Rotor & Wing International
Found inFeature

eVTOLution: Gaining Ground

While the promise of large-scale air taxis awaits, humanitarian eVTOL arrives.

The urban air mobility (UAM) vision of carrying a high volume of commuters and other passengers affordably and quickly to their destinations in several dozen mega-cities by 2030 has captured the lion’s share of public attention regarding electric vertical-take-off-and-landing (eVTOL) vehicles. Under the radar, however, niche eVTOL is already here.

Autonomous eVTOL drones have delivered food and medical supplies in humanitarian relief and may soon see use in firefighting and rescue efforts.

“We’re getting close to having that capability,” said Johnny Doo, the president of Alabama-based International Vehicle Research. Doo also heads the NASA Transformative Vertical Flight Working Group #4 (Public Services).

The TVF effort began in 2014 as a collaboration between the Vertical Flight Society, NASA, the American Institute of Aeronautics and Astronautics, and SAE International to examine the potential of on-demand eVTOL and hybrid eVTOL vehicles.

Doo stressed that, at least initially, eVTOL “will not replace any capability, but complement the capabilities we have” in public services provided by helicopters.

In 2020, NASA plans to demonstrate an initial capability for an eVTOL public services vehicle with protected rotors able carry a payload up to 400 pounds 25 miles round-trip in semi-autonomous mode.

For firefighting and evacuation, that initial capability demonstration could involve the delivery of masks, water and food, as well as localized aerial firefighting.

For search and rescue, an initial capability could involve one-person lift-off and autonomous return. The eVTOL vehicle would also be capable of dropping items such as a life raft, a medical pack, or a survival kit over uneven terrain at high elevations in cold weather.

For law enforcement, a similar vehicle could involve two-person lift-off and autonomous return, as well as the capability to deploy police units and deliver medical and other gear through automated capabilities on uneven terrain.

For humanitarian relief and medical operations, initial capability could involve landing on a street or roof top, autonomous operations, and food and medical supply deliveries.

“As far as competitors/OEMs on these potential applications and markets, I am not aware of anyone that has officially announced that they would be doing demonstration by 2020,” Doo said. “Several OEMs have indicated that their platform is designed to be able to do more than city air taxi missions, but you know how major OEMs are very careful regarding making any promises. I know Arnaud Didey of Neoptera is quite serious about firefighting and other ‘eVTOL for good’ missions, but their progress would be hinged on the funding timing. The mid-range Samad Aerospace eVTOL is designed for medical transport as a key mission, but may not be ready for field trial by 2020.”

“We are also working on a possibility to gain some government funding to enable and encourage the demonstration/pilot program for some of these missions, but we just started, and it may take a few months to see if this can be done and make a difference,” Doo said.

As examples of situations in which eVTOL could have helped, Doo pointed to Hurricane Maria, which killed more than 3,000 people last September in Puerto Rico and the California wildfires last November, which killed 89 people. The disasters involved congested or blocked roadways, shifting conditions, and time-critical demands on rescuers.

“If you had a short-range mobility capability, some of those people could have been evacuated in time,” Doo said. “EVTOL can help evacuate civilians.”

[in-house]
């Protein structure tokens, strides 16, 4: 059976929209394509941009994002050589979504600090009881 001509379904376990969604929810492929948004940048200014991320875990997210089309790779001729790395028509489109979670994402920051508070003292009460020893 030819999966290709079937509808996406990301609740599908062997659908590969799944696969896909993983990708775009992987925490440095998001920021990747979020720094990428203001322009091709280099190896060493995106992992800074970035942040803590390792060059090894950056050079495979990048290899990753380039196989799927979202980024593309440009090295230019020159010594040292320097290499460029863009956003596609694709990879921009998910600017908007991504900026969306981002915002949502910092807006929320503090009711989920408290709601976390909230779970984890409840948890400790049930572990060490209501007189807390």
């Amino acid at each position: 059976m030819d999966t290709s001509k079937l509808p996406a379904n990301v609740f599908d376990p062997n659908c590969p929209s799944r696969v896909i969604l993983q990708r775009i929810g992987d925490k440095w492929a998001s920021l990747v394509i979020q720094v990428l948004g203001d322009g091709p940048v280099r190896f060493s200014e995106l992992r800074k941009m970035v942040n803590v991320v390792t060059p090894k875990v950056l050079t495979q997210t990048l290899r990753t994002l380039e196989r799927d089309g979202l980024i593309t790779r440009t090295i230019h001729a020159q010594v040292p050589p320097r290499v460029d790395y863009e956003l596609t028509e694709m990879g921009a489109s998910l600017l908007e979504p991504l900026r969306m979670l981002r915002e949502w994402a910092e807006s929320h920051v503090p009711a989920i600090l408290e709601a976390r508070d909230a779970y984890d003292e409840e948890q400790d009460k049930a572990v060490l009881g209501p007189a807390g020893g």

A two- to five-seat eVTOL firefighting craft could complement the limited number of helicopters and allow rescues of firefighters and civilians on the ground, as needed, he said.

EVTOL observers said that such vehicles also hold promise in the inspections and resulting repairs of malfunctioning power lines, which led to the California wild fires last year.

EVTOL public service projects may, in turn, build support for eVTOL in general and UAM, specifically, leading to greater UAM affordability, according to market observers.

Emergency medical services through eVTOL may be an important part of this affordability demonstration. “Smaller, less expensive, and some would argue, safer than helicopters, drone/UAS transport could improve survivability as much as 85 percent by getting the injured to emergency facilities within the golden hour after the accident,” according to the recent Urban Air Mobility—Economics and Global Markets study prospectus by the Washington, D.C.-based Nexa Advisors. “These and other predicted models boast significant societal benefits in economic productivity and passenger safety.”

Helicopter experts say that the number of fatal helicopter accidents has dropped sharply in recent years due to integrated cockpits, automation, warning systems and pilot training. Yet, the general public continues to view helicopter flight as relatively unsafe compared to airline or car travel, and removing the pilot from the loop adds another layer to the perception problem for eVTOL.

While loss of control and controlled flight into terrain are the most frequent categories for helicopter accidents, the primary cause of 75 percent of fatal, general aviation accidents is pilot error. EVTOL backers say that the key to overcoming public distrust is to show the routine nature of autonomous eVTOL flights and to have the general public gradually accept UAM as an acceptable risk, much as automobile and airline travel are viewed.

Humanitarian eVTOL flights are starting to build such a cost versus benefit case. Last December, in a UNICEF effort, eVTOL drones built by the Australian-based Swoop Aero and the German-based Wingcopter Holding GmbH began delivery of life-saving vaccines against measles, hepatitis, and tuberculosis to remote villages in the archipelago nation of Vanuatu, which has a high infant mortality rate and some 80 islands, many lacking roads. For its part, Swoop Aero said that it has been using three distribution hubs for delivering vaccines to 33 remote villages on nine islands. Such villages typically lack the refrigeration needed for care givers to keep the vaccines cool.